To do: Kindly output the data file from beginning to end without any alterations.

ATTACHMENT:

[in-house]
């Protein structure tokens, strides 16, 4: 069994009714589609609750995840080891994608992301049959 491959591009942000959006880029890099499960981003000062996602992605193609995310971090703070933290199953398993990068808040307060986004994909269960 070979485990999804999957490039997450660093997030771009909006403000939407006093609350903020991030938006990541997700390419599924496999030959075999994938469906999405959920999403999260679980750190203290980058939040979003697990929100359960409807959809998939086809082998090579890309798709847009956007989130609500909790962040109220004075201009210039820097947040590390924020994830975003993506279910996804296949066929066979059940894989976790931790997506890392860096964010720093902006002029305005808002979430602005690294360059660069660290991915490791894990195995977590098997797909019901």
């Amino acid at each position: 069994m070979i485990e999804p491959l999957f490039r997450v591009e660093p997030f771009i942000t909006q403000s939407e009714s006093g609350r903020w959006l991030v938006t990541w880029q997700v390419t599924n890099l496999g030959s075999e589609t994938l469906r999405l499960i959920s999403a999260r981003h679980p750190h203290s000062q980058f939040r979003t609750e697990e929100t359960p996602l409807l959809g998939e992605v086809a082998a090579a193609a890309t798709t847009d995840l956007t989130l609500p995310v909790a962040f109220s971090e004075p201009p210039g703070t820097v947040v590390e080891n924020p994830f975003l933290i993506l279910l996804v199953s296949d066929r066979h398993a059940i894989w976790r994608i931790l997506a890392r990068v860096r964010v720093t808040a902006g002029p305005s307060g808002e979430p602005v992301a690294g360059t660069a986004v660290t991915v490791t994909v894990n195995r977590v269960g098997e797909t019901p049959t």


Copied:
[in-house]
């Protein structure tokens, strides 16, 4: 069994009714589609609750995840080891994608992301049959 491959591009942000959006880029890099499960981003000062996602992605193609995310971090703070933290199953398993990068808040307060986004994909269960 070979485990999804999957490039997450660093997030771009909006403000939407006093609350903020991030938006990541997700390419599924496999030959075999994938469906999405959920999403999260679980750190203290980058939040979003697990929100359960409807959809998939086809082998090579890309798709847009956007989130609500909790962040109220004075201009210039820097947040590390924020994830975003993506279910996804296949066929066979059940894989976790931790997506890392860096964010720093902006002029305005808002979430602005690294360059660069660290991915490791894990195995977590098997797909019901």
């Amino acid at each position: 069994m070979i485990e999804p491959l999957f490039r997450v591009e660093p997030f771009i942000t909006q403000s939407e009714s006093g609350r903020w959006l991030v938006t990541w880029q997700v390419t599924n890099l496999g030959s075999e589609t994938l469906r999405l499960i959920s999403a999260r981003h679980p750190h203290s000062q980058f939040r979003t609750e697990e929100t359960p996602l409807l959809g998939e992605v086809a082998a090579a193609a890309t798709t847009d995840l956007t989130l609500p995310v909790a962040f109220s971090e004075p201009p210039g703070t820097v947040v590390e080891n924020p994830f975003l933290i993506l279910l996804v199953s296949d066929r066979h398993a059940i894989w976790r994608i931790l997506a890392r990068v860096r964010v720093t808040a902006g002029p305005s307060g808002e979430p602005v992301a690294g360059t660069a986004v660290t991915v490791t994909v894990n195995r977590v269960g098997e797909t019901p049959t």